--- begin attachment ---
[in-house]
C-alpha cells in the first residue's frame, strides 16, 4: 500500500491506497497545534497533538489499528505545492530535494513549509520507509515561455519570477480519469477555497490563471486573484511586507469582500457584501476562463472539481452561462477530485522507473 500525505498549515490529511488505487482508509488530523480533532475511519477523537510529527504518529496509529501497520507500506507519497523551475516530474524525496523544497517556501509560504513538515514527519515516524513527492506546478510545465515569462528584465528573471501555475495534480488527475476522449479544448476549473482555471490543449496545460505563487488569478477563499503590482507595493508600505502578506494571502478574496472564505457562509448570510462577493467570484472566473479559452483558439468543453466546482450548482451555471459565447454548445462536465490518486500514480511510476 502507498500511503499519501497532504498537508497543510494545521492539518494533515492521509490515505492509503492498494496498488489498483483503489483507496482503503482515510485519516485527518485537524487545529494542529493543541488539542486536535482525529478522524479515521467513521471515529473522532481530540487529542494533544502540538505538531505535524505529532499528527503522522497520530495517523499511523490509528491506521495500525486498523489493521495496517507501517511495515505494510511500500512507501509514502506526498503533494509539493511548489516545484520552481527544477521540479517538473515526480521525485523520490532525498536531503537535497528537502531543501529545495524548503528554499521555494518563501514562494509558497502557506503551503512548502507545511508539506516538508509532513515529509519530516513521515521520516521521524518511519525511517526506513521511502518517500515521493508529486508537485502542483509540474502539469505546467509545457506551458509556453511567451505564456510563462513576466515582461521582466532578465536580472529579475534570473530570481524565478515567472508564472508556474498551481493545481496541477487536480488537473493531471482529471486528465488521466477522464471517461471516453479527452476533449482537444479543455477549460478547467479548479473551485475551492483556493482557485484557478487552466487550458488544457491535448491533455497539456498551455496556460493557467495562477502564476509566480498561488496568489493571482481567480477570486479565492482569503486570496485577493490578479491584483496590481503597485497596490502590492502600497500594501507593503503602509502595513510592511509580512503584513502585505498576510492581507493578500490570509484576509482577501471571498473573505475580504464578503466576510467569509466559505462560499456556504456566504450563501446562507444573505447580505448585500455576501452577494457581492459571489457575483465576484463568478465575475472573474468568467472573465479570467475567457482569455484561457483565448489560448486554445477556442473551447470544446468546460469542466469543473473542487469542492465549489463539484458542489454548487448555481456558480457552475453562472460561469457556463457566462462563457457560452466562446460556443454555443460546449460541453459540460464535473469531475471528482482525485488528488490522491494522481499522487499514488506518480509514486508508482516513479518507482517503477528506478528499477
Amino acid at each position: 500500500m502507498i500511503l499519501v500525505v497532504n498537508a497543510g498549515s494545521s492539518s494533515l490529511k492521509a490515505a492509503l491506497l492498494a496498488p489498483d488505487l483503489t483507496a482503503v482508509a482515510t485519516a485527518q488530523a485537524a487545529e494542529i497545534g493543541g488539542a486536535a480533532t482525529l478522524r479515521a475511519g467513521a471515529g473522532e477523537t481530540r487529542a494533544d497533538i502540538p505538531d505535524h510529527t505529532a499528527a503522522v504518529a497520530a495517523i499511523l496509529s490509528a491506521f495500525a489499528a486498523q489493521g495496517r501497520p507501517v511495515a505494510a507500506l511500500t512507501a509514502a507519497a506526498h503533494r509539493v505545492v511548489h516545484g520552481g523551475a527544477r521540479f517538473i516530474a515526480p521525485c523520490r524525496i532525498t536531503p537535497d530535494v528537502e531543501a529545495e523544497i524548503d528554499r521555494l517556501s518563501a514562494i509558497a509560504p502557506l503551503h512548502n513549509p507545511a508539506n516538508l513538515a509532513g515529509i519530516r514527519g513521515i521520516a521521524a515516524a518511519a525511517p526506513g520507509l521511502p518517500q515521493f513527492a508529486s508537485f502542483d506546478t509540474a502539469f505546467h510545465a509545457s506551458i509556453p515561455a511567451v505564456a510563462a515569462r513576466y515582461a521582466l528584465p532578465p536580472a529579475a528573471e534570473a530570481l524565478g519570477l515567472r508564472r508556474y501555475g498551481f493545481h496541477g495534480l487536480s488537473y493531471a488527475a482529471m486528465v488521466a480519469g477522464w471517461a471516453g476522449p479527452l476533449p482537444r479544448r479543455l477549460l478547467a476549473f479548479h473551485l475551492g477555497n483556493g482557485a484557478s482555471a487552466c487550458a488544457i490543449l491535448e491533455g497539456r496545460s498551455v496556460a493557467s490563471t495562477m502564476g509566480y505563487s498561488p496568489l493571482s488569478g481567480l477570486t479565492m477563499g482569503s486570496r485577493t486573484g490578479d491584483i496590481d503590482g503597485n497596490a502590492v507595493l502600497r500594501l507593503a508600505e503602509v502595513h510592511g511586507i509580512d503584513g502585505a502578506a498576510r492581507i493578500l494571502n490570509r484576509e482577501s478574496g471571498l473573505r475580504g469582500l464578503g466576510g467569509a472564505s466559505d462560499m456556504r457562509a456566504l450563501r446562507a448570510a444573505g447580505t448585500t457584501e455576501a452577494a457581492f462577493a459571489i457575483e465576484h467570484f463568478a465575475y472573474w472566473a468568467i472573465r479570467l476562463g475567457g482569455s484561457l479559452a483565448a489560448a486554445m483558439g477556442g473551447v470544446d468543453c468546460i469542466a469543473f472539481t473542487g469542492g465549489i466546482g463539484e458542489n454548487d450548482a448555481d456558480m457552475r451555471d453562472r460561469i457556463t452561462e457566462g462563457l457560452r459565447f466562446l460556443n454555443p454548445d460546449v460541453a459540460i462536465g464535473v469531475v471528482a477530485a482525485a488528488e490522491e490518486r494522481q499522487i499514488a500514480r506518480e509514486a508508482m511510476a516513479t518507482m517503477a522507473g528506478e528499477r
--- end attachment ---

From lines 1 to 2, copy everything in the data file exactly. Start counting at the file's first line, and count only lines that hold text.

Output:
[in-house]
C-alpha cells in the first residue's frame, strides 16, 4: 500500500491506497497545534497533538489499528505545492530535494513549509520507509515561455519570477480519469477555497490563471486573484511586507469582500457584501476562463472539481452561462477530485522507473 500525505498549515490529511488505487482508509488530523480533532475511519477523537510529527504518529496509529501497520507500506507519497523551475516530474524525496523544497517556501509560504513538515514527519515516524513527492506546478510545465515569462528584465528573471501555475495534480488527475476522449479544448476549473482555471490543449496545460505563487488569478477563499503590482507595493508600505502578506494571502478574496472564505457562509448570510462577493467570484472566473479559452483558439468543453466546482450548482451555471459565447454548445462536465490518486500514480511510476 502507498500511503499519501497532504498537508497543510494545521492539518494533515492521509490515505492509503492498494496498488489498483483503489483507496482503503482515510485519516485527518485537524487545529494542529493543541488539542486536535482525529478522524479515521467513521471515529473522532481530540487529542494533544502540538505538531505535524505529532499528527503522522497520530495517523499511523490509528491506521495500525486498523489493521495496517507501517511495515505494510511500500512507501509514502506526498503533494509539493511548489516545484520552481527544477521540479517538473515526480521525485523520490532525498536531503537535497528537502531543501529545495524548503528554499521555494518563501514562494509558497502557506503551503512548502507545511508539506516538508509532513515529509519530516513521515521520516521521524518511519525511517526506513521511502518517500515521493508529486508537485502542483509540474502539469505546467509545457506551458509556453511567451505564456510563462513576466515582461521582466532578465536580472529579475534570473530570481524565478515567472508564472508556474498551481493545481496541477487536480488537473493531471482529471486528465488521466477522464471517461471516453479527452476533449482537444479543455477549460478547467479548479473551485475551492483556493482557485484557478487552466487550458488544457491535448491533455497539456498551455496556460493557467495562477502564476509566480498561488496568489493571482481567480477570486479565492482569503486570496485577493490578479491584483496590481503597485497596490502590492502600497500594501507593503503602509502595513510592511509580512503584513502585505498576510492581507493578500490570509484576509482577501471571498473573505475580504464578503466576510467569509466559505462560499456556504456566504450563501446562507444573505447580505448585500455576501452577494457581492459571489457575483465576484463568478465575475472573474468568467472573465479570467475567457482569455484561457483565448489560448486554445477556442473551447470544446468546460469542466469543473473542487469542492465549489463539484458542489454548487448555481456558480457552475453562472460561469457556463457566462462563457457560452466562446460556443454555443460546449460541453459540460464535473469531475471528482482525485488528488490522491494522481499522487499514488506518480509514486508508482516513479518507482517503477528506478528499477